The vast majority of free drug samples given to physicians are distributed to insured, wealthy patients and are not used to ease the burden of poor and uninsured patients, according to a new study conducted by doctors at the Cambridge (Mass.) Health Alliance and Harvard Medical School.
We know that many doctors try to get free samples to needy patients when those patients come into the office. (But) we found that such efforts do not counter societywide factors that determine access to care and selectively direct free samples to the affluent, said David Himmelstein, senior author of the study and a physician at Cambridge Health Alliance, in a news release.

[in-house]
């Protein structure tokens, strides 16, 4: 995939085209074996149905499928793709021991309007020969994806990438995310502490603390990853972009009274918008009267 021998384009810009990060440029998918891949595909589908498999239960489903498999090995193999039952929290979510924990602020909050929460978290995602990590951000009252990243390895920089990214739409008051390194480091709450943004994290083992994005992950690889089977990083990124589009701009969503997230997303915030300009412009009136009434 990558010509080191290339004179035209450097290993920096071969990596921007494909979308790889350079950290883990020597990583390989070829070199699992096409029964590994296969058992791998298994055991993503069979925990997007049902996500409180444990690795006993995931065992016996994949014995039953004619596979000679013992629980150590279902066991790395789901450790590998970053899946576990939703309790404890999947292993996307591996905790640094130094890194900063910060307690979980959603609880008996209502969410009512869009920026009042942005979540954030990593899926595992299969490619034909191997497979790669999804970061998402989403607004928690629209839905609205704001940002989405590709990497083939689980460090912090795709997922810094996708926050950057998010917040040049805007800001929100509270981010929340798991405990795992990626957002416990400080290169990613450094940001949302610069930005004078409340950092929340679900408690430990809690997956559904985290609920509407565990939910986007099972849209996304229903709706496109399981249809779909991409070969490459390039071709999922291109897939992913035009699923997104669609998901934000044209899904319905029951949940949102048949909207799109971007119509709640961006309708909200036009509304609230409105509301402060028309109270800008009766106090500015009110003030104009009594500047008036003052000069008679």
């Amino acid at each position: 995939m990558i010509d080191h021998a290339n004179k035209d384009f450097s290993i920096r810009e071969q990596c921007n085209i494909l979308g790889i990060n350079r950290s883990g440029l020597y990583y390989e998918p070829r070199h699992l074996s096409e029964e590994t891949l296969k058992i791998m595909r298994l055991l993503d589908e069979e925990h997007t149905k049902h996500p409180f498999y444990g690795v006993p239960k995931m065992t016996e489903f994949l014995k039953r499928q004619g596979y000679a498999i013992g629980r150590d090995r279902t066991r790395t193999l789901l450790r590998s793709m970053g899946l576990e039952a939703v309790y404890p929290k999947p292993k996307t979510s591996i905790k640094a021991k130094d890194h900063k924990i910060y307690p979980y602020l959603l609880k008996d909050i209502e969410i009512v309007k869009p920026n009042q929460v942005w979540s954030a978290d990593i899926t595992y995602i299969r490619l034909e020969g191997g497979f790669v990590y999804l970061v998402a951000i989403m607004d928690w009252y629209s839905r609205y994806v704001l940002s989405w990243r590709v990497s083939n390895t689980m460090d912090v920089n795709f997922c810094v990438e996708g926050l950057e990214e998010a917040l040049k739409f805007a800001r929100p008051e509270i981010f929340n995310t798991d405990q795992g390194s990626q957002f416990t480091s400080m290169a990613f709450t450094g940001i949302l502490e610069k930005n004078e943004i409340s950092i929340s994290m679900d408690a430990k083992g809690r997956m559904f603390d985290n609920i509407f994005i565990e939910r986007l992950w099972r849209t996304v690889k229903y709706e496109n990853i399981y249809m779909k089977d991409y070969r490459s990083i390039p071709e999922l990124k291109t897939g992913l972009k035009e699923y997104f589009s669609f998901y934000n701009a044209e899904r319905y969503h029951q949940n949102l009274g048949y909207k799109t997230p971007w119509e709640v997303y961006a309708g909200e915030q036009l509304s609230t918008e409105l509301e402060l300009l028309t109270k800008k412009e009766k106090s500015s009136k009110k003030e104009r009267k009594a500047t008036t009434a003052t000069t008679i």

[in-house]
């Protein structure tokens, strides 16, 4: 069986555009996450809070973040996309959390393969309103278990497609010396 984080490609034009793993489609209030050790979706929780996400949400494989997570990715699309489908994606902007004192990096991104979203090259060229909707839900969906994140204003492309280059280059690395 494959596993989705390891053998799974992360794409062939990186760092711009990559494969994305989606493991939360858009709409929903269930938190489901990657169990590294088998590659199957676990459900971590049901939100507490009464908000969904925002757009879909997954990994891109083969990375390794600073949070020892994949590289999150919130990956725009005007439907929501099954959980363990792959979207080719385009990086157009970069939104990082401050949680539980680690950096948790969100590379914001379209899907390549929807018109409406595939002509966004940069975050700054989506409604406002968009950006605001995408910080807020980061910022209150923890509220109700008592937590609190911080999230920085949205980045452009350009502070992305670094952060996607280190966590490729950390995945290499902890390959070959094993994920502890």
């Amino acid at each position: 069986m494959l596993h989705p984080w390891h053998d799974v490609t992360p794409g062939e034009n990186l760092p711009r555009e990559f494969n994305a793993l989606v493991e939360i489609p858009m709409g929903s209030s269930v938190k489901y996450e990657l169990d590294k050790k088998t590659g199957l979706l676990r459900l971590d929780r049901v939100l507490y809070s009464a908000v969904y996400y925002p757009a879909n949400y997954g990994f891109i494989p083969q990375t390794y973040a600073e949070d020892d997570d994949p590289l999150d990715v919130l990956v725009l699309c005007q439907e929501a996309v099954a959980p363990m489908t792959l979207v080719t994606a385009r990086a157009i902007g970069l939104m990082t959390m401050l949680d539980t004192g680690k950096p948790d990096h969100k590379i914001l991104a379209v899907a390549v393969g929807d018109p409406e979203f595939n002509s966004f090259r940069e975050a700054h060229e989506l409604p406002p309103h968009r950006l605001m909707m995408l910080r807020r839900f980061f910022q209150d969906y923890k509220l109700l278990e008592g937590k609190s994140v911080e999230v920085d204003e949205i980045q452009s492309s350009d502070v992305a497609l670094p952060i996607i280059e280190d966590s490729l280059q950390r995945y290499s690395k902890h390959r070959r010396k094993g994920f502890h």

The study, set to be published in the February 2008 issue of the American Journal of Public Health, found 82% of patients receiving free samples had no breaks in their health-insurance coverage during 2003, while just 18% of free-sample recipients were uninsured for all or part of that year. Researchers also found that educational and income levels as well as race and gender determined whether patients were likely to have access to free samples. Patients with doctoral degrees accounted for 17%the largest group among those ranked by educationof free drug-sample recipients; 72% of sample recipients had incomes of at least 200% above the federal poverty level, while 81% of recipients were white and 51% were women.
Our findings strongly suggest that free drug samples serve as a marketing tool. Not as a safety net, Himmelstein said. -- by Shawn Rhea
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